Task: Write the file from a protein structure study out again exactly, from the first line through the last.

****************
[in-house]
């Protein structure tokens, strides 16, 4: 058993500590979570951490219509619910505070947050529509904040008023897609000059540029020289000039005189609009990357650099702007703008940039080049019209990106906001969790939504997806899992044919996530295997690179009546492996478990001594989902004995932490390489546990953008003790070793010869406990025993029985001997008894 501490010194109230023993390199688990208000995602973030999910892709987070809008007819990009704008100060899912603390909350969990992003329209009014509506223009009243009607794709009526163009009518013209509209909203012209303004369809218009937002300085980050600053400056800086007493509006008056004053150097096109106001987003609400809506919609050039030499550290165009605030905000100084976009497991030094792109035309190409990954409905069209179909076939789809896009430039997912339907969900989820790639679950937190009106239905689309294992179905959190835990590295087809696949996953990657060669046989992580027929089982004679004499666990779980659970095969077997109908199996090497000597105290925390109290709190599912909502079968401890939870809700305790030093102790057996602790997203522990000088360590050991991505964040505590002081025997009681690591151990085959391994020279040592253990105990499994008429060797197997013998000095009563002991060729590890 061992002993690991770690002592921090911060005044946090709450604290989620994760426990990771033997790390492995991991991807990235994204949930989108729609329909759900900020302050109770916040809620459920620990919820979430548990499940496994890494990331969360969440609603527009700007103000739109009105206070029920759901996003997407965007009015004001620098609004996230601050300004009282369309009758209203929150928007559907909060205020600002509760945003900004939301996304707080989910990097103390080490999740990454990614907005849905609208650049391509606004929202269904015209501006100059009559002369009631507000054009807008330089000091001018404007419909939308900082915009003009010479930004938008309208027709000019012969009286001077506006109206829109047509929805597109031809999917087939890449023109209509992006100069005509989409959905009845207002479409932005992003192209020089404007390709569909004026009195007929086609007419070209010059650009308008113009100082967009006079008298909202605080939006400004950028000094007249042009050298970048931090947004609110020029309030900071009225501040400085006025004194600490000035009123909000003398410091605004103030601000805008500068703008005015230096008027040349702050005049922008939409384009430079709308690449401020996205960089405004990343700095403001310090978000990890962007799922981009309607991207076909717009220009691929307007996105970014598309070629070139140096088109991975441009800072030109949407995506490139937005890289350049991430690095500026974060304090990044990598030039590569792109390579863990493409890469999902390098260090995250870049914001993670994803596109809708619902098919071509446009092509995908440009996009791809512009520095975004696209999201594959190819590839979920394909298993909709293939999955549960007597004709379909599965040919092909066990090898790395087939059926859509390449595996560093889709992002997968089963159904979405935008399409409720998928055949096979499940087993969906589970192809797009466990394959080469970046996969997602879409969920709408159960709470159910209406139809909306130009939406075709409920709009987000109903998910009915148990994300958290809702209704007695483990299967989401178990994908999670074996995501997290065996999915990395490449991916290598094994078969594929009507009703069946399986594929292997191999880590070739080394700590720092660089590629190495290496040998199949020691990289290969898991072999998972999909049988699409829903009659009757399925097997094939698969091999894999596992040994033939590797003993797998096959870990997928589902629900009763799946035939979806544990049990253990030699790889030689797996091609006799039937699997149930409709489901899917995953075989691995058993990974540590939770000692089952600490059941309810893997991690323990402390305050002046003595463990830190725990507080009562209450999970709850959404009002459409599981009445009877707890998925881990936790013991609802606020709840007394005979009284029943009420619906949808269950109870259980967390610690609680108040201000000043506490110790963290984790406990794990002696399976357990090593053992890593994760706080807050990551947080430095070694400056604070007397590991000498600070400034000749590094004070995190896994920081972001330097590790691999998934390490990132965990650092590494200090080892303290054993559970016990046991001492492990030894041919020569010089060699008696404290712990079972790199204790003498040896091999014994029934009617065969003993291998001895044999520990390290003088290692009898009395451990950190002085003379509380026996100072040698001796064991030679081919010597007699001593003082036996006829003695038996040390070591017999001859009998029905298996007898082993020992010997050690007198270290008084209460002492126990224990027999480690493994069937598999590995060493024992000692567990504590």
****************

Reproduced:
[in-house]
């Protein structure tokens, strides 16, 4: 058993500590979570951490219509619910505070947050529509904040008023897609000059540029020289000039005189609009990357650099702007703008940039080049019209990106906001969790939504997806899992044919996530295997690179009546492996478990001594989902004995932490390489546990953008003790070793010869406990025993029985001997008894 501490010194109230023993390199688990208000995602973030999910892709987070809008007819990009704008100060899912603390909350969990992003329209009014509506223009009243009607794709009526163009009518013209509209909203012209303004369809218009937002300085980050600053400056800086007493509006008056004053150097096109106001987003609400809506919609050039030499550290165009605030905000100084976009497991030094792109035309190409990954409905069209179909076939789809896009430039997912339907969900989820790639679950937190009106239905689309294992179905959190835990590295087809696949996953990657060669046989992580027929089982004679004499666990779980659970095969077997109908199996090497000597105290925390109290709190599912909502079968401890939870809700305790030093102790057996602790997203522990000088360590050991991505964040505590002081025997009681690591151990085959391994020279040592253990105990499994008429060797197997013998000095009563002991060729590890 061992002993690991770690002592921090911060005044946090709450604290989620994760426990990771033997790390492995991991991807990235994204949930989108729609329909759900900020302050109770916040809620459920620990919820979430548990499940496994890494990331969360969440609603527009700007103000739109009105206070029920759901996003997407965007009015004001620098609004996230601050300004009282369309009758209203929150928007559907909060205020600002509760945003900004939301996304707080989910990097103390080490999740990454990614907005849905609208650049391509606004929202269904015209501006100059009559002369009631507000054009807008330089000091001018404007419909939308900082915009003009010479930004938008309208027709000019012969009286001077506006109206829109047509929805597109031809999917087939890449023109209509992006100069005509989409959905009845207002479409932005992003192209020089404007390709569909004026009195007929086609007419070209010059650009308008113009100082967009006079008298909202605080939006400004950028000094007249042009050298970048931090947004609110020029309030900071009225501040400085006025004194600490000035009123909000003398410091605004103030601000805008500068703008005015230096008027040349702050005049922008939409384009430079709308690449401020996205960089405004990343700095403001310090978000990890962007799922981009309607991207076909717009220009691929307007996105970014598309070629070139140096088109991975441009800072030109949407995506490139937005890289350049991430690095500026974060304090990044990598030039590569792109390579863990493409890469999902390098260090995250870049914001993670994803596109809708619902098919071509446009092509995908440009996009791809512009520095975004696209999201594959190819590839979920394909298993909709293939999955549960007597004709379909599965040919092909066990090898790395087939059926859509390449595996560093889709992002997968089963159904979405935008399409409720998928055949096979499940087993969906589970192809797009466990394959080469970046996969997602879409969920709408159960709470159910209406139809909306130009939406075709409920709009987000109903998910009915148990994300958290809702209704007695483990299967989401178990994908999670074996995501997290065996999915990395490449991916290598094994078969594929009507009703069946399986594929292997191999880590070739080394700590720092660089590629190495290496040998199949020691990289290969898991072999998972999909049988699409829903009659009757399925097997094939698969091999894999596992040994033939590797003993797998096959870990997928589902629900009763799946035939979806544990049990253990030699790889030689797996091609006799039937699997149930409709489901899917995953075989691995058993990974540590939770000692089952600490059941309810893997991690323990402390305050002046003595463990830190725990507080009562209450999970709850959404009002459409599981009445009877707890998925881990936790013991609802606020709840007394005979009284029943009420619906949808269950109870259980967390610690609680108040201000000043506490110790963290984790406990794990002696399976357990090593053992890593994760706080807050990551947080430095070694400056604070007397590991000498600070400034000749590094004070995190896994920081972001330097590790691999998934390490990132965990650092590494200090080892303290054993559970016990046991001492492990030894041919020569010089060699008696404290712990079972790199204790003498040896091999014994029934009617065969003993291998001895044999520990390290003088290692009898009395451990950190002085003379509380026996100072040698001796064991030679081919010597007699001593003082036996006829003695038996040390070591017999001859009998029905298996007898082993020992010997050690007198270290008084209460002492126990224990027999480690493994069937598999590995060493024992000692567990504590």